company.
Getting Your Ideal Internship: Brand Management
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A FEELING OF
ACCOMPLISHMENT
Education: BA, mathematics; MBA
Work hours per week: 50
Size of company: 100,000+
What did you do in your internship?
I managed a product launch from concept to reaching
shelf in a major test market. I managed the budget and
worked with customer teams on strategies selling our
product to state governments. I also analyzed potential
direct-mail programs, and also educational materials for
the sales force to use with medical professionals.
What did you do before?
Before going back to get my MBA, I was a military offi-
cer in the U.S. Army, specializing as a combat engineer
in the Corps of Engineers. I led more than 30 men and
women into combat, managed logistical operations for
over 200 companies, and helped rebuild Iraqi provincial
police organizations.
How did you get this job?
I interviewed as part of the MBA on-campus process.
But I started very early on meeting people within the
organization, networking, and going to company-spon-
sored events. By the time the process was over, I had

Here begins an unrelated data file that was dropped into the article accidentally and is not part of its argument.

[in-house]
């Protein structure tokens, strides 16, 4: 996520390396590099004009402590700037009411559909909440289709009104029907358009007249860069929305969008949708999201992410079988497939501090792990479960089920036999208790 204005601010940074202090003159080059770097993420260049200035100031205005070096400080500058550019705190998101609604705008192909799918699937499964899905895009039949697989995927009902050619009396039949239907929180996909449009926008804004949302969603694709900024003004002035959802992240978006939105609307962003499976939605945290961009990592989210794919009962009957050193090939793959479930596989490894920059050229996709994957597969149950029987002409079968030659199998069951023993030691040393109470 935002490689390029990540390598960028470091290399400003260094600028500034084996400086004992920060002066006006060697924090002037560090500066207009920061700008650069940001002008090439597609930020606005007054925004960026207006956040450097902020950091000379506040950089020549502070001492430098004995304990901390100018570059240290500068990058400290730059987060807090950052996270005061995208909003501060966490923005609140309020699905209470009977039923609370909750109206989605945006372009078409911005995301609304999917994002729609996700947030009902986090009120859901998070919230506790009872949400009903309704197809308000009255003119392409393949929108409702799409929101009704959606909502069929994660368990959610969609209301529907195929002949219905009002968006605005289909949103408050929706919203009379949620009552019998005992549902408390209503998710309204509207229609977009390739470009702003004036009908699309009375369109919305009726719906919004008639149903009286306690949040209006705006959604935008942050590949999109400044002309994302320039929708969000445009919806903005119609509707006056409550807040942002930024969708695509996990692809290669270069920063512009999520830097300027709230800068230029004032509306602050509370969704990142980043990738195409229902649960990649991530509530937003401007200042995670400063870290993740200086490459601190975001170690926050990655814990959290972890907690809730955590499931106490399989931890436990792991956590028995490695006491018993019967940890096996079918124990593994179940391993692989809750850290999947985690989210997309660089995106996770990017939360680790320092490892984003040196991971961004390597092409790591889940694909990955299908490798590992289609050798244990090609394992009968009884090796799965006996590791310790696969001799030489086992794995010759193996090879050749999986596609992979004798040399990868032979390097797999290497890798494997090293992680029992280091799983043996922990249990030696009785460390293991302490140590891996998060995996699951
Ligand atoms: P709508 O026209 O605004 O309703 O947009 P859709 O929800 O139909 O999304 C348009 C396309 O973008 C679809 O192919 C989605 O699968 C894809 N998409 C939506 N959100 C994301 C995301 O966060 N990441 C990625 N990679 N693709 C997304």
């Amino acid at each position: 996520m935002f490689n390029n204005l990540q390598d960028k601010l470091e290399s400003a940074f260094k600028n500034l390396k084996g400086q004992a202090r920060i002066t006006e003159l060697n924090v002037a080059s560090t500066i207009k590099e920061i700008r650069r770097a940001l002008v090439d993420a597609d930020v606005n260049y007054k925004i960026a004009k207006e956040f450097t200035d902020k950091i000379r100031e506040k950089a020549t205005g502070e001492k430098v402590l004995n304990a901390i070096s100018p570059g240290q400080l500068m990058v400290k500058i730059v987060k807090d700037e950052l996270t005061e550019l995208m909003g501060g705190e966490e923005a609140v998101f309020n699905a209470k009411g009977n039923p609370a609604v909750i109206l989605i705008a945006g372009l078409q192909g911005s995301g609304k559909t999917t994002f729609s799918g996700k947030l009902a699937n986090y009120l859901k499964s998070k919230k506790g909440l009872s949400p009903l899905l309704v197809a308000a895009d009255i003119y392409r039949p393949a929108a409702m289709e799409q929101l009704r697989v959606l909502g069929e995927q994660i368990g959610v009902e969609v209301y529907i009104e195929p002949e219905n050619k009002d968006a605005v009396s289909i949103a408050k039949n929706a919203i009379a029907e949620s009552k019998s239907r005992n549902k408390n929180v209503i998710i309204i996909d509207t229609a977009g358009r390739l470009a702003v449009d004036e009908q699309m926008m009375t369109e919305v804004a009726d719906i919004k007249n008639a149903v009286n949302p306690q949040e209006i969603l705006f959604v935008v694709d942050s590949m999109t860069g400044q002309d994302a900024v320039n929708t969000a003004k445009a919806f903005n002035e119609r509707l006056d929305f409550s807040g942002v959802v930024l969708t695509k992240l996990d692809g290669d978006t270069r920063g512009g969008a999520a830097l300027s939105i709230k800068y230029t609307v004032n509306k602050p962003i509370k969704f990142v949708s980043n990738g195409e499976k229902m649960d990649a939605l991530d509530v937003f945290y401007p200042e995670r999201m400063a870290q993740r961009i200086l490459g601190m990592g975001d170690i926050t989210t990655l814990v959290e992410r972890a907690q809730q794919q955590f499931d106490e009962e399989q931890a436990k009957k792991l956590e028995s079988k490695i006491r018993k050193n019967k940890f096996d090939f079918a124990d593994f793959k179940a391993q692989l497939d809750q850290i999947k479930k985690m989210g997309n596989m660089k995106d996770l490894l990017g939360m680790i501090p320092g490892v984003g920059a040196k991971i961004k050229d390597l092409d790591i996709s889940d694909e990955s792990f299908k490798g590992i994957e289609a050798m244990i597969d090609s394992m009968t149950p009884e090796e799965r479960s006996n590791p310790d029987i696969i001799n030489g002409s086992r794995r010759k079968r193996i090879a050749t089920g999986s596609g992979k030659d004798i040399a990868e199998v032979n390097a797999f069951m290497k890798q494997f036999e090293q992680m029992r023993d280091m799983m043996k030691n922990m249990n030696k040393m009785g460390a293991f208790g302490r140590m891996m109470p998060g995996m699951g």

developed a personal relationship with the interviewers
and decision makers.
What is your career aspiration?
To become a general manager of a major CPG. Along
the way, I hope to experience many roles and sizes of
brands. I would also like to travel overseas to help
develop business in an emerging market and enhance
my entrepreneurial skill set.
What kinds of people do well in
this industry?
People with intense discipline and organizational skills.
Tey don’t have to be creative, but they need to know
how to evaluate creative thinking.
What do you really like about
brand management?
Working on a product that consumers need is very sat-
isfying. It’s amazing to work with a skilled team to bring
creative ideas to life. It takes many rounds of critiquing
and revising. But when you get buyoff from manage-
ment, it’s a feeling of amazing accomplishment.
What do you dislike?
Many times you will come across or create new ideas